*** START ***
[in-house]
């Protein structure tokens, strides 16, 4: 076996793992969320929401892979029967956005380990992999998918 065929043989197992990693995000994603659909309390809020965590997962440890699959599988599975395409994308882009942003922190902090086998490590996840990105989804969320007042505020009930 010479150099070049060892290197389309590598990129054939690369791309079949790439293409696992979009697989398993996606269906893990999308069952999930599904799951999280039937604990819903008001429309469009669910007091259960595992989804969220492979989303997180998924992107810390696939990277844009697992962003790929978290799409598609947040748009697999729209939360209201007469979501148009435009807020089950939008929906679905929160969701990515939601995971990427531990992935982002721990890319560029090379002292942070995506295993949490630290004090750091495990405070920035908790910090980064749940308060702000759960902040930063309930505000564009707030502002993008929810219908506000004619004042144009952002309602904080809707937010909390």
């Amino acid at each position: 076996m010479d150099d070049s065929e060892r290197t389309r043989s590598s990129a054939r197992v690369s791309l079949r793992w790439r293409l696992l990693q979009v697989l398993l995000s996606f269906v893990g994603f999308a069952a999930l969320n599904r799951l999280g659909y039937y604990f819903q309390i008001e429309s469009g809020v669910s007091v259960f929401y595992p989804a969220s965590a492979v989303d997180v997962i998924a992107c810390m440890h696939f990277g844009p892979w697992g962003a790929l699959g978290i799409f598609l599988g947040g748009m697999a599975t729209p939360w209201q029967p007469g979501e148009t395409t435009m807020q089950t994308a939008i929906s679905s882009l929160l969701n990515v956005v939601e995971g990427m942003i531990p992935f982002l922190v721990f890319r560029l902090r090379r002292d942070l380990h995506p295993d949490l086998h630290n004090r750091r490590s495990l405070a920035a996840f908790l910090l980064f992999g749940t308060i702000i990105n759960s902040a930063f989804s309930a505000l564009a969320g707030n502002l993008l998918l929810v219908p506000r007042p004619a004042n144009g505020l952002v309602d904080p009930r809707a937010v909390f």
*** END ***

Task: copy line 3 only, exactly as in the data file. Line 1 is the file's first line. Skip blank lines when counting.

């Amino acid at each position: 076996m010479d150099d070049s065929e060892r290197t389309r043989s590598s990129a054939r197992v690369s791309l079949r793992w790439r293409l696992l990693q979009v697989l398993l995000s996606f269906v893990g994603f999308a069952a999930l969320n599904r799951l999280g659909y039937y604990f819903q309390i008001e429309s469009g809020v669910s007091v259960f929401y595992p989804a969220s965590a492979v989303d997180v997962i998924a992107c810390m440890h696939f990277g844009p892979w697992g962003a790929l699959g978290i799409f598609l599988g947040g748009m697999a599975t729209p939360w209201q029967p007469g979501e148009t395409t435009m807020q089950t994308a939008i929906s679905s882009l929160l969701n990515v956005v939601e995971g990427m942003i531990p992935f982002l922190v721990f890319r560029l902090r090379r002292d942070l380990h995506p295993d949490l086998h630290n004090r750091r490590s495990l405070a920035a996840f908790l910090l980064f992999g749940t308060i702000i990105n759960s902040a930063f989804s309930a505000l564009a969320g707030n502002l993008l998918l929810v219908p506000r007042p004619a004042n144009g505020l952002v309602d904080p009930r809707a937010v909390f």